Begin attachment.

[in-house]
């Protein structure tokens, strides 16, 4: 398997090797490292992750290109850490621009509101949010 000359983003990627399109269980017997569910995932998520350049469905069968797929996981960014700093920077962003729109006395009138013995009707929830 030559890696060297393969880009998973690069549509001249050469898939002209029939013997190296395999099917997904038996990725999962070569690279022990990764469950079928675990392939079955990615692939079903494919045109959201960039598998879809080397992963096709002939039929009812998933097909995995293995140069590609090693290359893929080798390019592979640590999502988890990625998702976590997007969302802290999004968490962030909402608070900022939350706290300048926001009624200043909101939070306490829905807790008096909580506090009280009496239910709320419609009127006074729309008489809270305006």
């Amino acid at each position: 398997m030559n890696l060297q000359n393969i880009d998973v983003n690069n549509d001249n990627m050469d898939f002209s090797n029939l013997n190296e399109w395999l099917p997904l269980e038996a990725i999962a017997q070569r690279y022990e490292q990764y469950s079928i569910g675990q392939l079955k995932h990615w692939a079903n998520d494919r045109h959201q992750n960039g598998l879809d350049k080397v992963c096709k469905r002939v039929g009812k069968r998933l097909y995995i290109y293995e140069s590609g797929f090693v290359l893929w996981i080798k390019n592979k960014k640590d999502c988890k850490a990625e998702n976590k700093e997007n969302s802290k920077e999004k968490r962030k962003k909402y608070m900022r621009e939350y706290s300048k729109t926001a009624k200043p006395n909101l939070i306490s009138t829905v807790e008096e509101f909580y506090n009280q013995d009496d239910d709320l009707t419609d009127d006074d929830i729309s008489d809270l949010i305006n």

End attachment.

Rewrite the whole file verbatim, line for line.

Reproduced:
[in-house]
């Protein structure tokens, strides 16, 4: 398997090797490292992750290109850490621009509101949010 000359983003990627399109269980017997569910995932998520350049469905069968797929996981960014700093920077962003729109006395009138013995009707929830 030559890696060297393969880009998973690069549509001249050469898939002209029939013997190296395999099917997904038996990725999962070569690279022990990764469950079928675990392939079955990615692939079903494919045109959201960039598998879809080397992963096709002939039929009812998933097909995995293995140069590609090693290359893929080798390019592979640590999502988890990625998702976590997007969302802290999004968490962030909402608070900022939350706290300048926001009624200043909101939070306490829905807790008096909580506090009280009496239910709320419609009127006074729309008489809270305006």
């Amino acid at each position: 398997m030559n890696l060297q000359n393969i880009d998973v983003n690069n549509d001249n990627m050469d898939f002209s090797n029939l013997n190296e399109w395999l099917p997904l269980e038996a990725i999962a017997q070569r690279y022990e490292q990764y469950s079928i569910g675990q392939l079955k995932h990615w692939a079903n998520d494919r045109h959201q992750n960039g598998l879809d350049k080397v992963c096709k469905r002939v039929g009812k069968r998933l097909y995995i290109y293995e140069s590609g797929f090693v290359l893929w996981i080798k390019n592979k960014k640590d999502c988890k850490a990625e998702n976590k700093e997007n969302s802290k920077e999004k968490r962030k962003k909402y608070m900022r621009e939350y706290s300048k729109t926001a009624k200043p006395n909101l939070i306490s009138t829905v807790e008096e509101f909580y506090n009280q013995d009496d239910d709320l009707t419609d009127d006074d929830i729309s008489d809270l949010i305006n």